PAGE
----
I’m not against business and I’m not against a free market. I’m against corporations conspiring to create great wealth at the expense of the Middleclass. I’m against Wall Street’s destructive and increasing single-minded focus that says monetary profit is the only measure of corporate success.

A return to shared prosperity is needed to recreate a healthy economy. We need an economy based on tangible products and services and not on speculation and not on financial transactions.

We need a Powell-esk agenda for the Middleclass and champion to nurture it.

Remembering Christopher Stevens RIP

Tomorrow is the 30th day since the murder of Chris Stevens, U.S. Ambassador to Libya, and three other members of his diplomatic staff. In Judaism, 30 days represents the end of the second cycle of mourning (7 days sitting shiva and the year anniversary when a stone is set on the grave).

I didn’t know Chris Stevens but he is from around my part of the world. He graduated from Piedmont High School, UC Berkeley, and UC Hastings College of Law (in San Francisco). I wrote about the violence itself, but I don’t want to let this date pass by.

Stevens was killed when the U.S. consulate was attacked in Benghazi, Libya, on September 11, 2012. Libyan protestors, provoked by insults against the Islamic prophet Mohammed in the US-made film Innocence of Muslims attacked the U.S. consulate in Benghazi, Libya.

There were questions about this being a planned attack given that this happened on September 11th and that the murderers knew which safe house the staff had been evacuated to. At the very least, someone tipped them off where to aim the rocket propelled grenade (RPG), where the safe houses are.

Stevens loved Libya, he had worked there before. He passionately believed in cultivating close relationships between that part of the world and the U.S. America has lost a passionate, intelligent and articulate man, a leader of our country who’s path was on the ascent.

The true tragedy is that Libya has lost a very good friend. Please take a few minutes and watch the video that he produced only a few short months ago.

Chris Stevens RIP

——————————————————————————————————

Alon Shalev is the author of The Accidental Activist and A Gardener’s Tale. He is the Executive Director of the San Francisco Hillel Foundation, a non-profit that provides spiritual and social justice opportunities to Jewish students in the Bay Area. More on Alon Shalev at http://www.alonshalev.com/ and on Twitter (@alonshalevsf).

Top Ten Banned Books for Banned Books Week – Tom Rossi

Here are my top ten choices for Banned Books Week:

10. The Kid is not My Son by Arnold Schwarzenegger and John Edwards, with an introduction by Michael Jackson

9. Faithfully Yours by Bill Clinton

8. Uhhhh… What? by John Boehner

7. Face of a Bunny, Heart of a Hart by Newt Gingrich

6. How To Not Put Your Mouth in Your Foot by Joe Biden

5. Dumb? Who Screwed, and Who GOT Screwed? by George W. Bush

4. Liberals: Ha Ha! Suckers! by Barack Obama

3. Float Like a Butterfly, Sting Like a Bee by Mitt “Shifty” Romney

2. Idiot? You Betcha! by Sarah Palin

1. Meowch! Paul Ryan Shows There’s More Than One Way To Screw a Cat by Paul Ryan, with Michael Crichton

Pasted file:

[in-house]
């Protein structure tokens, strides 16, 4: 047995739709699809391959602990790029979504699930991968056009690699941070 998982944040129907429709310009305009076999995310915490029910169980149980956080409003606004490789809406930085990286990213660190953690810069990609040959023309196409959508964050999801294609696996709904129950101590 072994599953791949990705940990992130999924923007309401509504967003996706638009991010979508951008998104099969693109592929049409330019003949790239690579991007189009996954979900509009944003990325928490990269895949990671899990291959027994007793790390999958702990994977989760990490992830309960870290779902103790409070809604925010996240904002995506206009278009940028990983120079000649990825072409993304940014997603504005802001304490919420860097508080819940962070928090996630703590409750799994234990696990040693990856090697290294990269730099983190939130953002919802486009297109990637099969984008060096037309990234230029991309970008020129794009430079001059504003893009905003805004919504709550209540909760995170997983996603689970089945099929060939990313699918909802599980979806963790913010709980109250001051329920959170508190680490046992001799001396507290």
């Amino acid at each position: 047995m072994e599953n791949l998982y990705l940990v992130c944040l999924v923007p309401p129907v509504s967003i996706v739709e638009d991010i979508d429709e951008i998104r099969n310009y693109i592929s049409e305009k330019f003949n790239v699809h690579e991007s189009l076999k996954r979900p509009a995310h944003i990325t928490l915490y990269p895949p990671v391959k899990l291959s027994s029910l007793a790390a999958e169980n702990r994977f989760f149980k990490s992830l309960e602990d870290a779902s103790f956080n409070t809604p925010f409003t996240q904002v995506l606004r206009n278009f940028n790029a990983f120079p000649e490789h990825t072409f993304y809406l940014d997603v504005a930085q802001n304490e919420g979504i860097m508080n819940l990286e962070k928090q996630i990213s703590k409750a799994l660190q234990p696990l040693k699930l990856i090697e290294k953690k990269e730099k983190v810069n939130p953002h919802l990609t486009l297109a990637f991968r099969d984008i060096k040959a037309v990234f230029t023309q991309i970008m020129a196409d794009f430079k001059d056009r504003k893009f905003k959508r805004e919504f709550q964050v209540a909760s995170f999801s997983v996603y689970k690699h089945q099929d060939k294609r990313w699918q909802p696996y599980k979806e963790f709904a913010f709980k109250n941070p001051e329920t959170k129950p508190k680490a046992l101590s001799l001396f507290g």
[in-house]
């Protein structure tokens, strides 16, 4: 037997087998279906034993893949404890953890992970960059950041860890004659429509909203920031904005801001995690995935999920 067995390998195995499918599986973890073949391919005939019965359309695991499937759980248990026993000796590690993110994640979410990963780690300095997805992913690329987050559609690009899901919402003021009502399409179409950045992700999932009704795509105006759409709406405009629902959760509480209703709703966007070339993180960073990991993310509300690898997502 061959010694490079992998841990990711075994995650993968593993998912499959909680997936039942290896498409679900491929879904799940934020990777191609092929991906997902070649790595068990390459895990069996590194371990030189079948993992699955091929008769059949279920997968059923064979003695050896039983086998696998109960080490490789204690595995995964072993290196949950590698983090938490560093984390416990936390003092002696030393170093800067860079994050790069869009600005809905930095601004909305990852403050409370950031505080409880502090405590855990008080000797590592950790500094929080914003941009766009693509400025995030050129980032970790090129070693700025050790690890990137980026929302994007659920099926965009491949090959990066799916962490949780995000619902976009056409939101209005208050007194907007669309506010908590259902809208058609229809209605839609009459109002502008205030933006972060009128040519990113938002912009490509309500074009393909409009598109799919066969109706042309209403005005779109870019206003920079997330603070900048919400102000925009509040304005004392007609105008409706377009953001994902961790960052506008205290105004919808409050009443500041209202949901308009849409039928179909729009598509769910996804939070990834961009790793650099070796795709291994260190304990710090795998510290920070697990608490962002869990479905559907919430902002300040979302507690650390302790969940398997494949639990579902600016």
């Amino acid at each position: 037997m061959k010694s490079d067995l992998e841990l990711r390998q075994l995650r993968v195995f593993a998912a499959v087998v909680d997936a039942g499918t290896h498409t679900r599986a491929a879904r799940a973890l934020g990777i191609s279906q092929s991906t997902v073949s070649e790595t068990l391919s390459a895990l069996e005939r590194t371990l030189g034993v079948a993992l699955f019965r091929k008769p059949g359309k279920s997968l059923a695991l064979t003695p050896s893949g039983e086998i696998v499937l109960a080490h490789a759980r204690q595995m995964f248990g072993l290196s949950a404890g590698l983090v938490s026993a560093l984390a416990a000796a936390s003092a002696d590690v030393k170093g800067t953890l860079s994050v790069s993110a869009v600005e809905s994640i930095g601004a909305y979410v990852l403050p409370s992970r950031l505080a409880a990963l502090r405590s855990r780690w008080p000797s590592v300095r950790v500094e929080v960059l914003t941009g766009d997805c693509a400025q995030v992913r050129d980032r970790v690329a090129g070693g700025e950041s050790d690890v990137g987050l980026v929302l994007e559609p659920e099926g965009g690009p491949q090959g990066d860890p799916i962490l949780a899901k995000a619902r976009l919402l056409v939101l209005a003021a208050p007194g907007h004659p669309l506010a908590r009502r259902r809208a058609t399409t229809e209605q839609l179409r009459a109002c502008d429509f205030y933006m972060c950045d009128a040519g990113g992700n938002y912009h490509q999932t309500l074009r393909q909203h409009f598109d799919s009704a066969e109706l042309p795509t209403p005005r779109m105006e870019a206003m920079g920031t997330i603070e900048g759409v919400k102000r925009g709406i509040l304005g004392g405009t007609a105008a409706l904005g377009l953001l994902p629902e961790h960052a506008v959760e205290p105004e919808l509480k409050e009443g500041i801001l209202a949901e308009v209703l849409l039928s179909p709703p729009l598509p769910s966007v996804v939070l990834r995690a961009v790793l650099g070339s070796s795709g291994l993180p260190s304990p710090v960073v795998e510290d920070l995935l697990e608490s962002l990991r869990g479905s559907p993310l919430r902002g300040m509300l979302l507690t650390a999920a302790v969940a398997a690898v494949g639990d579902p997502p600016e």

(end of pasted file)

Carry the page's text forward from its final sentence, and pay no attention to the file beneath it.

OK, OK… I kiiiid, I kiiiid.

Banned books week just ended (sorry, I was distracted last week) and is actually a really important event. From the Banned Books Week website: “Banned Books Week is the national book community’s annual celebration of the freedom to read. Hundreds of libraries and bookstores around the country draw attention to the problem of censorship by mounting displays of challenged books and hosting a variety of events.”

Here is the list of the most often “challenged” (attempts to ban them by various state and local governments or other bodies) books of the year 2011:

1. ttyl; ttfn; l8r, g8r (series), by Lauren Myracle

Reasons: offensive language; religious viewpoint; sexually explicit; unsuited to age group

2. The Color of Earth (series), by Kim Dong Hwa

Reasons: nudity; sex education; sexually explicit; unsuited to age group

3. The Hunger Games trilogy, by Suzanne Collins

Reasons: anti-ethnic; anti-family; insensitivity; offensive language; occult/satanic; violence

4. My Mom’s Having A Baby! A Kid’s Month-by-Month Guide to Pregnancy, by Dori Hillestad Butler

Reasons: nudity; sex education; sexually explicit; unsuited to age group

5. The Absolutely True Diary of a Part-Time Indian, by Sherman Alexie

Reasons: offensive language; racism; religious viewpoint; sexually explicit; unsuited to age group

6. Alice (series), by Phyllis Reynolds Naylor

Reasons: nudity; offensive language; religious viewpoint

7. Brave New World, by Aldous Huxley

Reasons: insensitivity; nudity; racism; religious viewpoint; sexually explicit

8. What My Mother Doesn’t Know, by Sonya Sones

Reasons: nudity; offensive language; sexually explicit

9. Gossip Girl (series), by Cecily Von Ziegesar

Reasons: drugs; offensive language; sexually explicit

10. To Kill a Mockingbird, by Harper Lee

Reasons: offensive language; racism

The list of books that have been banned or challenged at least somewhere in America at some time in the past is shocking and includes such titles as, The Grapes of Wrath by John Steinbeck, The Great Gatsby by F. Scott Fitzgerald, and… I’m not kidding about this one – the American Heritage Dictionary.

I implore you not to succumb to fear – fear of knowledge or fear of education, especially. Don’t listen when Republicans argue for technical training over real education. As the UNCF says, “A mind is a terrible thing to waste.”

Buy these books from the banned and challenged list. Give them to your kids. Have conversations. Let the gears of your and your kids’ minds churn. Not everything every author writes is an endorsement, nor a recommendation. Books make you think. Books are food for the brain.

Feed!

-Tom Rossi

___________________________________________________________________________